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I'm reading this site:holomorphy of inverse map There is a statement made by Colin Tan at the last answer made by himself.

Any non-constant surjective holomorphic map between connected compact complex manifolds of equal dimension is a ramified finite-sheet covering.

I am amazing about this result.I cannot prove it.Is this satement right?Can you prove it or give me some reference about this topic?

Since there are some disagreements,can you give some mild condition to draw the conclusion? Thanks in advance!

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I do not think this is true without a flatness assumption. The map $\pi \colon X \to \mathbb{P}^2$ obtained by blowing-up a point is a surjective, holomorphic map between two smooth complex surfaces, but it is not a finite-sheet covering since it contracts the exceptional divisor, which is a curve in $X$. –  Francesco Polizzi Nov 6 '13 at 13:17
    
The qualification that the covering is "ramified" is important here. Checking Wikpedia, the standard terminology is "branched covering" rather than "ramified", that is, a covering over a dense subspace of the base. With this qualification, your example is not yet a counterexample for your blowup is bijective outside the blowup point in the base projective plane. –  Colin Tan Jul 20 at 6:38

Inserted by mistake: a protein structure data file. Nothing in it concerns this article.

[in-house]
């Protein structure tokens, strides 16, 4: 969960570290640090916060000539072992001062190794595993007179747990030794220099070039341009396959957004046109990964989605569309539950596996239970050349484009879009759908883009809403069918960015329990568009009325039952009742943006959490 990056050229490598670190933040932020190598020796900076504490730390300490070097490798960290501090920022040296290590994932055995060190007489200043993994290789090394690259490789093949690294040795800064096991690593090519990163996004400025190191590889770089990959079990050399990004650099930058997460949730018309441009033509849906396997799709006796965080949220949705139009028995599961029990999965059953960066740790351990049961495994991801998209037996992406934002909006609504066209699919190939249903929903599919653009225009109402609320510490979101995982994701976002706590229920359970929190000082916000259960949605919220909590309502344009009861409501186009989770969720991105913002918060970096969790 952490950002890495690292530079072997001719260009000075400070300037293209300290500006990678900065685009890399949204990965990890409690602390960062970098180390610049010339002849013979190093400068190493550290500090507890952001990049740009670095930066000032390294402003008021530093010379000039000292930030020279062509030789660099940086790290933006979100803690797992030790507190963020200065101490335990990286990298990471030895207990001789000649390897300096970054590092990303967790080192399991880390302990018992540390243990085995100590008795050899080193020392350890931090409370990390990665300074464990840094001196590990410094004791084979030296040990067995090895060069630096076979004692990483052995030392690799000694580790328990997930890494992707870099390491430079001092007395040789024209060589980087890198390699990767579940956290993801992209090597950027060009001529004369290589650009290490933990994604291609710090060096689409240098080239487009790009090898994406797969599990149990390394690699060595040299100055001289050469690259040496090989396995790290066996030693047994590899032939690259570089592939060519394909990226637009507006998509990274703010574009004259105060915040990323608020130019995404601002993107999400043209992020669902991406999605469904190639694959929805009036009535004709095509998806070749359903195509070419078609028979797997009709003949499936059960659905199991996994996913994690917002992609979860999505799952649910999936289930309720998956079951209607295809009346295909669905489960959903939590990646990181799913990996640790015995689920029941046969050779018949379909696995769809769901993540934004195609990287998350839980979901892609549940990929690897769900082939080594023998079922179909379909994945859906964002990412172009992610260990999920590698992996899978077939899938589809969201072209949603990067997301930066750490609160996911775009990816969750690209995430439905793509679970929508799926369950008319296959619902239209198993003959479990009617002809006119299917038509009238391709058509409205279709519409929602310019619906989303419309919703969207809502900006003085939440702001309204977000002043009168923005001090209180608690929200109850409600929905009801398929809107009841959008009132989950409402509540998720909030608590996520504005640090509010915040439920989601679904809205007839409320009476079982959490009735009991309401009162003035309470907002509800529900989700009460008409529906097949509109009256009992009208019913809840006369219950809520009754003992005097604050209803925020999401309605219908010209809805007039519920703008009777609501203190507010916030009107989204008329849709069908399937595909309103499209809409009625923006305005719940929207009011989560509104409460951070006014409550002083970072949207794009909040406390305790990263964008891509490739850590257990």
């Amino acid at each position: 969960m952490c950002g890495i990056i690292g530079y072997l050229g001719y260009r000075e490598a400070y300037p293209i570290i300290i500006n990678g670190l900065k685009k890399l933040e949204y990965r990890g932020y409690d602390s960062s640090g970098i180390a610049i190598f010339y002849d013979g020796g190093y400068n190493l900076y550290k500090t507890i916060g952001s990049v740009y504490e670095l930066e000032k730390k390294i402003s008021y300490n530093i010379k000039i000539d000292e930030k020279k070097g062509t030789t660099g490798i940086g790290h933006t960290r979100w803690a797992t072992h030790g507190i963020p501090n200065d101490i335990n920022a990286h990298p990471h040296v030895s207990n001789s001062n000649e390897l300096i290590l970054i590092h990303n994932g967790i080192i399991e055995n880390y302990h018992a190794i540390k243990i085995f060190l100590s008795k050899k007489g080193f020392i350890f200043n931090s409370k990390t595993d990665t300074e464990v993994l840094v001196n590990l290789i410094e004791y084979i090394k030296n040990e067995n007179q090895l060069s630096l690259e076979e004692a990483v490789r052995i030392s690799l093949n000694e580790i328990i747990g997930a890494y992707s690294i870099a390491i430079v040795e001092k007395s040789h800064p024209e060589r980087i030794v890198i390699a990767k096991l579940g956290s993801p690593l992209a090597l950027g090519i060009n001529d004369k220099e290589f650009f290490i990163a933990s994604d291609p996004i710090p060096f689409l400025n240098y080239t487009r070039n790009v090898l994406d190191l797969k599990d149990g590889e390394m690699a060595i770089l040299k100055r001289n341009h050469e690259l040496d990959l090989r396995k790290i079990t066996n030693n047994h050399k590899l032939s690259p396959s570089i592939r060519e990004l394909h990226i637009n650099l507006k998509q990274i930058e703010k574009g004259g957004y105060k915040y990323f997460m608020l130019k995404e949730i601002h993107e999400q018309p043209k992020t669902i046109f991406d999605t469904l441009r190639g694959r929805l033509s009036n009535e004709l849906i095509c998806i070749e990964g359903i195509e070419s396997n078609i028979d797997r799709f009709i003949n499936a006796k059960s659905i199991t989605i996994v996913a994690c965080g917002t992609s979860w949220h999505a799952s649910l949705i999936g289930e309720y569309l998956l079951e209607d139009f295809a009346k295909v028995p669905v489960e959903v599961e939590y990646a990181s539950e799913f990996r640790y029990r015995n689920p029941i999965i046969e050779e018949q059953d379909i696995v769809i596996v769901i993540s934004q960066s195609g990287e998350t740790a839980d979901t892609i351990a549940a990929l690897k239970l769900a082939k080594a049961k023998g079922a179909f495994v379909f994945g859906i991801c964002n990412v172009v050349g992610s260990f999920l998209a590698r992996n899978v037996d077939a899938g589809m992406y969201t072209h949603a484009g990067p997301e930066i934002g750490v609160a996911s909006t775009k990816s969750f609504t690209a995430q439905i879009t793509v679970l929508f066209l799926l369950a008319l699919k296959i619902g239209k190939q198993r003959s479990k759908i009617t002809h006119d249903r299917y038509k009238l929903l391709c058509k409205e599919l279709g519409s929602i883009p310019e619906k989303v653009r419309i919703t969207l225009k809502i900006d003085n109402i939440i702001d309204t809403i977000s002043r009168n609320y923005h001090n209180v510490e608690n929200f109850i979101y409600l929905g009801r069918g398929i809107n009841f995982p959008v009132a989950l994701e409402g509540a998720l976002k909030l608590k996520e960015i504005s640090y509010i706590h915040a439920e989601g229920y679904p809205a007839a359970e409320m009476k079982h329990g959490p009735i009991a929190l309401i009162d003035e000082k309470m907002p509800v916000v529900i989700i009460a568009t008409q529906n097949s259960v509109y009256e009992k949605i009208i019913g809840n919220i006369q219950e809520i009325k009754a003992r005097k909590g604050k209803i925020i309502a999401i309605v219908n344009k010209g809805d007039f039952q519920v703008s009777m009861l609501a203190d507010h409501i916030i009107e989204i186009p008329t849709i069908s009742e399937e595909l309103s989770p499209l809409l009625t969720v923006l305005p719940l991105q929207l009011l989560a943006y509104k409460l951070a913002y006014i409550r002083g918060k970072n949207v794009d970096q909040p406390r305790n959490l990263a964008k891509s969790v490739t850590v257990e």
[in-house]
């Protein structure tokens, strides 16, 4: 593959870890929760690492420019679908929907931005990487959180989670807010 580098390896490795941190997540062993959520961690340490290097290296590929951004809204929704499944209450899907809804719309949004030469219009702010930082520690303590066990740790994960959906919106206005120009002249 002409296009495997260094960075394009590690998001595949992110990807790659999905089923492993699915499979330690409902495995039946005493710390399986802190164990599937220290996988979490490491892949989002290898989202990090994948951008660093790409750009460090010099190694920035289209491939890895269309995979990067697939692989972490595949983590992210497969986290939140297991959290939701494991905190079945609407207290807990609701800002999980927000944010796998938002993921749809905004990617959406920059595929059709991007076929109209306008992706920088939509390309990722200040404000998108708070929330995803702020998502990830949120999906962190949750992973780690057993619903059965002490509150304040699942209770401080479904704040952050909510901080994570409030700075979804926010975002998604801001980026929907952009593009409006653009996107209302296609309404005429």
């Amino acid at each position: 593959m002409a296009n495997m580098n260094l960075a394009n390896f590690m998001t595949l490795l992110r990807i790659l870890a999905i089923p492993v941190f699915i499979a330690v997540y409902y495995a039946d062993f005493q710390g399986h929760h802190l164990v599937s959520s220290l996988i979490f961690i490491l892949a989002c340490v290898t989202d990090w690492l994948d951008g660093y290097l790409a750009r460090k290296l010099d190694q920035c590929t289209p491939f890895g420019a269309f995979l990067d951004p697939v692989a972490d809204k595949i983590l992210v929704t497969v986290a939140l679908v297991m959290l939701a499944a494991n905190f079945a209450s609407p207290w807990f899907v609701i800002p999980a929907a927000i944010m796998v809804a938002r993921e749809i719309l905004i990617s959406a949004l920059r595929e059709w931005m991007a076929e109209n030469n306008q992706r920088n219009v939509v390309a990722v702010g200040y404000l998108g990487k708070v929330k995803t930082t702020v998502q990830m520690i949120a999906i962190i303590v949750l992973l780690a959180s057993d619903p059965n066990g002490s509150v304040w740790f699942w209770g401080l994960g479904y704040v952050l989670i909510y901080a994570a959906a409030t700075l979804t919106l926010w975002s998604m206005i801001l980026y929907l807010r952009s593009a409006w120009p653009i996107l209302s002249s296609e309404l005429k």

1 Answer 1

The correct statement is the following:

Proposition. Let $X$, $Y$ be irreducible complex spaces. Then every holomorphic, finite surjection $\pi \colon X \longrightarrow Y$ is an analytic (in general ramified) covering map.

For a proof of this standard result, see [Grauert-Remmert, Coherent Analytic Sheaves, page 179].

From the Proposition one can deduce the following

Corollary. Let $X$, $Y$ be irreducible, compact complex manifolds of the same dimension. Then any holomorphic, flat surjection $\pi \colon X \longrightarrow Y$ is an analytic covering map.

Indeed, since $\dim X = \dim Y$ one has that the dimension of the general fibre of $\pi$ is $0$, and since $\pi$ is flat all the fibres must have dimension $0$. Finally, $X$ and $Y$ are compact so we deduce that all the fibres are finite, hence $\pi$ is a finite map and one can apply the Proposition.

Without the flatness assumption the statement of the Corollary is clearly false, as shown by the following example. Let $X$ be the blow-up of $\mathbb{P}^2$ at a point $p$ and $\pi \colon X \longrightarrow \mathbb{P}^2$ the blow-up map. Then $\pi$ is birational, hence the general fibre consists of a single point. However, $\pi$ is not an analytic covering, since there is a fibre of dimension $1$: in fact, $\pi$ contracts the exceptional divisor $E \subset X$ to the point $p$.

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